An Unofficial Tour Of Yale


"That building on the left,” said the tour guide, “is William L. Harkness Hall. It was given by Mr. Harkness in 1926 and completed in 1927. It is built of Aquia sandstone with Ohio sandstone trim. It has a lecture hall seating two hundred and forty-nine persons. It has classrooms and faculty offices. Shall we move on?”

I was kibitzing, shamelessly. It was a hot July morning. Some twenty tourists were being introduced to the glories and mysteries of Yale. Traffic was busy on College Street, and I doubt if they heard more than half of what was said. The guide had studied his lesson, all right, but it seemed to me that he grossly overestimated the interest of his audience in sandstone.


I thought for a moment about what that building meant to me. Many, many years ago I had learned in it what you could do—and what you couldn’t—with a class of sleepy freshmen. I had seen Professor William Lyon Phelps pass by my door on the way to his office morning after morning. During the war years I had shared my office there with Eugene O’Neill, Jr., and listened awe-struck as he pumped Greek into five 4-Fs. It was there that my department chairman had told me I was fired. It was there that months later he told me I wasn’t. That building was a vital chapter in my career.

But how could even the best-instructed tour guide look at Harkness Hall as I did? It takes a lot of living to make a house a home—and a university more than a conglomeration of handsome buildings and well-kept lawns. So when American Heritage offered me the chance to see what I could do on paper (free from noisy traffic and July heat), I said yes.

There’s an old saying, bristling with bias: “Harvard has the students, Yale has the faculty, Princeton has the campus.” Objections thunder in. Students? Yale and Princeton do very well, thank you. Faculty? Eras come and go; departments rise and fall—a tossup. Campus? How about the stately Harvard Yard and the lovely sweep of the Charles River? But for beauty, it’s Princeton surely. By comparison, Yale has no campus at all, just a series of enclosures. It lives, as someone said, “in moated inwardness”—indeed, some fifteen inwardnesses and at least nine moats, surely enough to warrant the metaphor.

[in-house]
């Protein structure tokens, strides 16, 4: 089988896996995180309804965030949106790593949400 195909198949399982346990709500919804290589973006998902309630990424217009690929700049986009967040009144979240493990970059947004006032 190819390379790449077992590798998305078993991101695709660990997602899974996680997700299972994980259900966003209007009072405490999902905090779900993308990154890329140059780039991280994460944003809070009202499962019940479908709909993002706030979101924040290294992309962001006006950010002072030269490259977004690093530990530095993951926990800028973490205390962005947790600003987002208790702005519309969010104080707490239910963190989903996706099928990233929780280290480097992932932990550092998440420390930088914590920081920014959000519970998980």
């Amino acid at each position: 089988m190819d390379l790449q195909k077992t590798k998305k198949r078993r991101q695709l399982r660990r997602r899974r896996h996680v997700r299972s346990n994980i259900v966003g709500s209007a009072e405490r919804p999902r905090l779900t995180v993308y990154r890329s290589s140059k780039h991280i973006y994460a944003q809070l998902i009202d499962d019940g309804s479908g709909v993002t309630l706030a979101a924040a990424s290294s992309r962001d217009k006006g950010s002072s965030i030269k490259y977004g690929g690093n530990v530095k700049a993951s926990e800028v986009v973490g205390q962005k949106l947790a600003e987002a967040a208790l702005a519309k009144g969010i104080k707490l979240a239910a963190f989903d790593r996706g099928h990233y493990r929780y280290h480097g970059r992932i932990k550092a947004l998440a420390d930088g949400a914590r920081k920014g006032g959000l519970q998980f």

Ah, but those inwardnesses. It is these we must explore on this unofficial tour, and my biased opinion is that you will not meet, this side of England’s Oxford University, with any greater diversity, more interesting paradoxes, curiosities, eccentricities, and charm than right here in this traffic-bedeviled university (that last being a condition it shares, incidentally, with Oxford itself). A very human university, set in the thick of things.

So thick, indeed, that when I struck it in 1929, fresh from Williams, a country college in the beautiful Berkshires, it was a shock. The Ph.D. grind I’d got myself in for allowed little time for the fascinations listed above; one looked neither to the right nor to the left. It took me another four years to warm to the place. Add another five, and I began to feel at home; those inwardnesses aren’t penetrated easily. And now, after forty-three years of teaching, part-time deaning, full-time mastering at Ezra Stiles College, and fourteen years of retirement to think it all over, my loyalty is complete.

Yale has no campus at all, just a series of enclosures. It lives, as someone said, “in moated inwardness.”

By this time you’d think I’d know all about it. I don’t. I’m still running into wonders I never knew were there. Only two years ago I discovered the magnificent Medical School Library. There are splendid collections I’ve only nodded to: the Yale Center for British Art, the Mabel Brady Garvan Collection of American painting and decorative arts, the Musical Instruments Collection, and the wonders of the Beinecke Rare Book and Manuscript Library (which must be seen from the inside, preferably on a sunny day, to bring out the effect of the translucent marble facing). We’ll touch on some of this but far from all. Remember, I’m a bit of a tourist myself.

Our tour begins where all tours begin, official and unofficial, at the Phelps Archway on College Street, midway between Elm and Chapel. Take a good look outward at the Green, the pride of New Haven, before we enter the Old Campus. Take a look, too, at those gates at each end of the archway, necessary, on occasion, to preserve inwardness. May Day 1970—when nine Black Panthers were on trial in New Haven—was thought to be one such occasion. Twenty thousand “dissidents” were expected to rally on the Green, surely the makings of a mob. Furious debate: Close those gates or leave them open? Answer: The gates were left open and, although fifteen thousand demonstrators attended, there was no violence. Post hoc or propter hoc? I like to think it was a victory for humanity.